Journal of Science.
Photogarphs by Martin Fengel. Text by Georg M. Oswald, Georg Diez, Andreas Neumeister, Bernhart Schwenk et al.
104 pp., 23 color illustrations, 8x10½".
Martin Fengel is fascinated by the wealth of the world. In that respect he comes close to science.
There¹s that one maxim by Ludwig Wittgenstein, who wanted to bring all science back to the basics of philosophy; there are even quite a few maxims by Wittgenstein which are very appropriate to what Martin Fengel is doing.
It is almost as if Fengel wanted to demonstrate what Wittgenstein meant. In Tractatus Logico-Philosophicus, for example, Wittgenstein writes, ³What can be shown cannot be said², referring primarily to language in its elementary form. He also says, ³A sentence shows a logical form of reality. It emphasizes it.²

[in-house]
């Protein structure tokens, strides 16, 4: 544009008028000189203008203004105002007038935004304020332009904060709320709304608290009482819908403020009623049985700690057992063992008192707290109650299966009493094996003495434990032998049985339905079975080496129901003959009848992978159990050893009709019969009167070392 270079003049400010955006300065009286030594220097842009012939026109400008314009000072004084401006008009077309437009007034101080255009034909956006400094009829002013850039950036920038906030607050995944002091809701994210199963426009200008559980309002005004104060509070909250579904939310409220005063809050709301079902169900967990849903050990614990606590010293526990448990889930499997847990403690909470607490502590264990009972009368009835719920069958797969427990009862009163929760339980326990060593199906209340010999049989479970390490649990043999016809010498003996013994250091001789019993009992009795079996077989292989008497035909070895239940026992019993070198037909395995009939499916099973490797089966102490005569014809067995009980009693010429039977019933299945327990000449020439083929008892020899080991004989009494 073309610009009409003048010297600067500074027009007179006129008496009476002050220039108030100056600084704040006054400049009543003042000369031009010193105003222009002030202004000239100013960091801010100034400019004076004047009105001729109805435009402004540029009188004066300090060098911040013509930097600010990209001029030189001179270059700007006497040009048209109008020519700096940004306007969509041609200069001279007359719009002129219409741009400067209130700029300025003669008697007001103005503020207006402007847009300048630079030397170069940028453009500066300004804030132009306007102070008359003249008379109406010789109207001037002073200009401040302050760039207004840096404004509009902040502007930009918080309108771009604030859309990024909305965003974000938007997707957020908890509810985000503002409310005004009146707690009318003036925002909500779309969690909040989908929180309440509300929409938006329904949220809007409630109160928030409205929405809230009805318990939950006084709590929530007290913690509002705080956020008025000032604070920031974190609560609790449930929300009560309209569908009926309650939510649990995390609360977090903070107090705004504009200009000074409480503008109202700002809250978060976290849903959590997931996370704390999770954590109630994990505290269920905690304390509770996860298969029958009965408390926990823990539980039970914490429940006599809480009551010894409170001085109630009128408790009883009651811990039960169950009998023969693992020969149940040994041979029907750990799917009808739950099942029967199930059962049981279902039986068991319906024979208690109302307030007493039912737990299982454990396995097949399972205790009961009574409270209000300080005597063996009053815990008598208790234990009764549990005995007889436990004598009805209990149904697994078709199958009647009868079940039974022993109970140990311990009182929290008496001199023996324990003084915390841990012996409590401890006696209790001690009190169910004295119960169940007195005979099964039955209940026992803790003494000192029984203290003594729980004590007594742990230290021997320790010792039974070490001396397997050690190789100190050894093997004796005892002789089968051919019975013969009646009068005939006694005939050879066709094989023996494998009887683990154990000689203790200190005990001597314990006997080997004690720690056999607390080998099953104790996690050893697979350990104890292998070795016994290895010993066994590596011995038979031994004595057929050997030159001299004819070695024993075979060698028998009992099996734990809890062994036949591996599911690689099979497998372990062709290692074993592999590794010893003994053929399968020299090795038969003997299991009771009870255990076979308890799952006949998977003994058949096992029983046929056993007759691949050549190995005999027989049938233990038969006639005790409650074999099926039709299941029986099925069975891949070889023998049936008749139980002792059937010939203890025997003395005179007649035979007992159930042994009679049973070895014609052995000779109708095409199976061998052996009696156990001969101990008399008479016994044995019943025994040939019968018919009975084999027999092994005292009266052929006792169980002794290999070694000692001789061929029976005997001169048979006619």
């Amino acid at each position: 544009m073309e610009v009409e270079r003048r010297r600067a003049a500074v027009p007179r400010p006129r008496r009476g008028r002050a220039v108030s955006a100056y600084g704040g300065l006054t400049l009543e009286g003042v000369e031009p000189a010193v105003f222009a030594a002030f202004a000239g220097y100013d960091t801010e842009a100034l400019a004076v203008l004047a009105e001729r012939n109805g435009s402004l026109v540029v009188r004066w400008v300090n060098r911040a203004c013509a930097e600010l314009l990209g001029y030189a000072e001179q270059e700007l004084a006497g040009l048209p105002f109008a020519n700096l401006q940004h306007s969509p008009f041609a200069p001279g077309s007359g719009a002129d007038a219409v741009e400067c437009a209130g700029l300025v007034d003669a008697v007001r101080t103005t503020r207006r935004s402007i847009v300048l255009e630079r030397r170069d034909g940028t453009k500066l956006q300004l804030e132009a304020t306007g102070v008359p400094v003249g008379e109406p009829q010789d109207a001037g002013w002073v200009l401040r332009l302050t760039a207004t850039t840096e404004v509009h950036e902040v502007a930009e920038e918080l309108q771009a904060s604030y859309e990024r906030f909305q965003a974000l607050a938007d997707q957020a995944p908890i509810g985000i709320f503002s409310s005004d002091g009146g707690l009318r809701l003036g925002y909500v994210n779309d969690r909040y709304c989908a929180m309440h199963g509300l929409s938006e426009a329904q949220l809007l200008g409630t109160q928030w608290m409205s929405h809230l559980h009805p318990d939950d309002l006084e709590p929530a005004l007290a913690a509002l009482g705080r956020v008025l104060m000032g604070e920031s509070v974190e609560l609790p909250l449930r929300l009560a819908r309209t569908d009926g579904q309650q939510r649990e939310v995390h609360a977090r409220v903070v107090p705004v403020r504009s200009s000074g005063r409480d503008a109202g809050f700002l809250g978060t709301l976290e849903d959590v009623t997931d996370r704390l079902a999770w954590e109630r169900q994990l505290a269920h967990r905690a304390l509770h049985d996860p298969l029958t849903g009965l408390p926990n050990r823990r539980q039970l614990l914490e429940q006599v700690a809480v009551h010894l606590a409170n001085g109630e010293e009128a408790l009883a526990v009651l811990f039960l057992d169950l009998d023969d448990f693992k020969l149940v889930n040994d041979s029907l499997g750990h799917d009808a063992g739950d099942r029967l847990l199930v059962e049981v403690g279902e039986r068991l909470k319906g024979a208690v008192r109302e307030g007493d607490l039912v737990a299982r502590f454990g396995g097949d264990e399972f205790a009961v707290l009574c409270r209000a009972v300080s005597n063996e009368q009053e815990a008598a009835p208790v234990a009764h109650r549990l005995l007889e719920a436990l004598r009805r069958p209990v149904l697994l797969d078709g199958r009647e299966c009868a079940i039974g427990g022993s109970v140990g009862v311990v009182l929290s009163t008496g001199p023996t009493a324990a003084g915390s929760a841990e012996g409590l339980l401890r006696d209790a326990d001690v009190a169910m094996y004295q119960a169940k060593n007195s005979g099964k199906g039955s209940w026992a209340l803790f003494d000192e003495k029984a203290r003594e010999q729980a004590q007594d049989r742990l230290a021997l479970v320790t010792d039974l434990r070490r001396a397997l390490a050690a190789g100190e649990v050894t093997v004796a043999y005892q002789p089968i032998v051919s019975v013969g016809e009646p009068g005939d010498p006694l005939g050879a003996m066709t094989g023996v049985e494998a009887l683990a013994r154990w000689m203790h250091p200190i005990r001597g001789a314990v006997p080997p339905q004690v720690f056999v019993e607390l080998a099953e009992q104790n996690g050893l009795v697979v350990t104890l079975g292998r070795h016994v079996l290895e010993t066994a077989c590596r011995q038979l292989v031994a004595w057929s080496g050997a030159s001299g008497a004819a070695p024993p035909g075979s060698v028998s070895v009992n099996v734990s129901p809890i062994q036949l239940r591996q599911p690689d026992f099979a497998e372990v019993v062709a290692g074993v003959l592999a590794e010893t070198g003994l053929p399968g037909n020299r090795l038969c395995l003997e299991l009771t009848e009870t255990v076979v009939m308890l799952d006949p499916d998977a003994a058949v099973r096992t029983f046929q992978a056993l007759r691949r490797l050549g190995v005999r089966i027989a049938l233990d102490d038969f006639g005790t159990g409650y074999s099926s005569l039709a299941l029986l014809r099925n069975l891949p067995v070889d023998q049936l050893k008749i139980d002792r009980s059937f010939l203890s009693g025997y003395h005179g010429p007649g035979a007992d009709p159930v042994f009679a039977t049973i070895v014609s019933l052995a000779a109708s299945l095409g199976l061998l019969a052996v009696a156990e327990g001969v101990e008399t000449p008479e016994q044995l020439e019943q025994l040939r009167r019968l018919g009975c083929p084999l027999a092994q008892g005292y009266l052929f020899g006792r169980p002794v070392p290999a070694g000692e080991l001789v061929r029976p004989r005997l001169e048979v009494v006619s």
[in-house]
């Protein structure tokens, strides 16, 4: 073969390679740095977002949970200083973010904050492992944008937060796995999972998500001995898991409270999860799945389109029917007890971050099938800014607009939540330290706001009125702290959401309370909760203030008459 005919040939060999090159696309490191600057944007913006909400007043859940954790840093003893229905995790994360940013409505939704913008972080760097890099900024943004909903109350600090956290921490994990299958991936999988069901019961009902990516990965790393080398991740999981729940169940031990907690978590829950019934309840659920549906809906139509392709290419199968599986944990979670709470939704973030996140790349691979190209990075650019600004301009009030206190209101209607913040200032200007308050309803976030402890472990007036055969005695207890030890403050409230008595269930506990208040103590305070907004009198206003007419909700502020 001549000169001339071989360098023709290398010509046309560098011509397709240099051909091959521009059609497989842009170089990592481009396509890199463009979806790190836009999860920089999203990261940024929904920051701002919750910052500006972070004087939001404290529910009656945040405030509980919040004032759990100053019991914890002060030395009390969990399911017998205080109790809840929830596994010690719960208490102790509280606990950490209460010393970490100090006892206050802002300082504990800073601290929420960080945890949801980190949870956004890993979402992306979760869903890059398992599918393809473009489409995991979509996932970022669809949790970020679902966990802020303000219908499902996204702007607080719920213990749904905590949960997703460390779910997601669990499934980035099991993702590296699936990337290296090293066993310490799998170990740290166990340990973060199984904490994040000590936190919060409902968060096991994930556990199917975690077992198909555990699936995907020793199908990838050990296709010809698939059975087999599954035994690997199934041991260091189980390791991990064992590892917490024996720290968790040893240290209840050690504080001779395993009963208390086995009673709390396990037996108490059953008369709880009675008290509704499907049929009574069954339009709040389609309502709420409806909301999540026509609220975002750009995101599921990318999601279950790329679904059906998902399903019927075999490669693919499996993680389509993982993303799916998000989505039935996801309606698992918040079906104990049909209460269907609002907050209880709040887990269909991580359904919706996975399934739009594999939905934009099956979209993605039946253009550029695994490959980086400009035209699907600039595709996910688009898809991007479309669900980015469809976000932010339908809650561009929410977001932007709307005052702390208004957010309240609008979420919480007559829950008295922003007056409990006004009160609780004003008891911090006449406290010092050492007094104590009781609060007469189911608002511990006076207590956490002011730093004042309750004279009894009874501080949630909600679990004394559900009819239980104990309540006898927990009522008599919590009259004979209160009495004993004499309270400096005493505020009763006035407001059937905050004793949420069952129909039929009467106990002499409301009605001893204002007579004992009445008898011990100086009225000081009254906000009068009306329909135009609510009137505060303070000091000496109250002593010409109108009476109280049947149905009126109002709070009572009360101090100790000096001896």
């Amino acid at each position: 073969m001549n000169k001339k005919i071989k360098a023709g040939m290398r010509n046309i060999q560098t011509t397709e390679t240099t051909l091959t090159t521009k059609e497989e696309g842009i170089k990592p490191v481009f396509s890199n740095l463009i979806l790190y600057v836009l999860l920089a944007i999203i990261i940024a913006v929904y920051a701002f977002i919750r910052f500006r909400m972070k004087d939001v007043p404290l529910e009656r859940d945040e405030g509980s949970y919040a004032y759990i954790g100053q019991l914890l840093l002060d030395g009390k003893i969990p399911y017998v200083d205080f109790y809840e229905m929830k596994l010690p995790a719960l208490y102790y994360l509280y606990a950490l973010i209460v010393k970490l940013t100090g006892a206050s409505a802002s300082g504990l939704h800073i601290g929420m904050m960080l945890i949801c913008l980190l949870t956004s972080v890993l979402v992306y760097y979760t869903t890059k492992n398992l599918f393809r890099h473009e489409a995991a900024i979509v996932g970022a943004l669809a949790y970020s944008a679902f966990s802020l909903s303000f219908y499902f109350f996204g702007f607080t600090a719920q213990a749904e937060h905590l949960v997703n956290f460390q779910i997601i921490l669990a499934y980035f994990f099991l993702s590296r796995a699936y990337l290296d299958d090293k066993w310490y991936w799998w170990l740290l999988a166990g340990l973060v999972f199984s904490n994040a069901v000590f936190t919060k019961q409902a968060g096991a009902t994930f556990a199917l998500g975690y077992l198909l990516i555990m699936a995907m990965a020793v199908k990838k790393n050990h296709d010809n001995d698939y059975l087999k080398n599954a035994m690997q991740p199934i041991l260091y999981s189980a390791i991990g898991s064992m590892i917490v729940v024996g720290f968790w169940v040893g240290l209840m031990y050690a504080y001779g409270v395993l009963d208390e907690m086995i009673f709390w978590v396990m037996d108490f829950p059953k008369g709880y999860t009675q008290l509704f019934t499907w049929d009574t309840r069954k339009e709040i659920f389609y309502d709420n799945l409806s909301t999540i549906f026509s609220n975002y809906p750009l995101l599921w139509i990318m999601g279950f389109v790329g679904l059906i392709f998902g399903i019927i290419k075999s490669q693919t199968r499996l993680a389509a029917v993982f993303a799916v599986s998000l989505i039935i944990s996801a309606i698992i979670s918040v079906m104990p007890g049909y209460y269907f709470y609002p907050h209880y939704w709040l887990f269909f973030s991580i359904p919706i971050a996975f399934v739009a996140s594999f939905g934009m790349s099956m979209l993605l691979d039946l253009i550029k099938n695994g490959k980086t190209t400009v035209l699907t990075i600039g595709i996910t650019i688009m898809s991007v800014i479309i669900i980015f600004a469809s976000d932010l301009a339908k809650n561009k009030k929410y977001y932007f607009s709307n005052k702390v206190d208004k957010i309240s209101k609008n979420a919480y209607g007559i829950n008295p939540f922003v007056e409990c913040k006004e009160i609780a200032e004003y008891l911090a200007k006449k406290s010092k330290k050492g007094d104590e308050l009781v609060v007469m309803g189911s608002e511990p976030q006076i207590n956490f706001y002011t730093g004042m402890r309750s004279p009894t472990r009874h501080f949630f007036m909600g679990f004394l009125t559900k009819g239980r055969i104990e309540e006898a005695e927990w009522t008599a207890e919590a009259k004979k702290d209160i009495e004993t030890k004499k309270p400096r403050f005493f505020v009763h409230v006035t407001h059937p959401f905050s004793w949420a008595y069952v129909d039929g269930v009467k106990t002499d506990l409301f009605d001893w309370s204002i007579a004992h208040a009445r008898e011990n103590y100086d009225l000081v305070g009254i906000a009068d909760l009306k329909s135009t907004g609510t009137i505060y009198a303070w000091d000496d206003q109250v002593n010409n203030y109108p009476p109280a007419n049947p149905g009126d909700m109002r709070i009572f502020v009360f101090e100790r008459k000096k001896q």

Wittgenstein was referring to language (he was thinking about the grammar of the world in an age when images had not yet begun to play the key role in determining this grammar), and yet Martin Fengel¹s pictures work with the same model and the same rigour that Wittgenstein advocated. They show the logical form of reality and emphasize it; they are formulae, they are the keys to our understanding of what we see; they contain what could be termed the optical DNA of our world.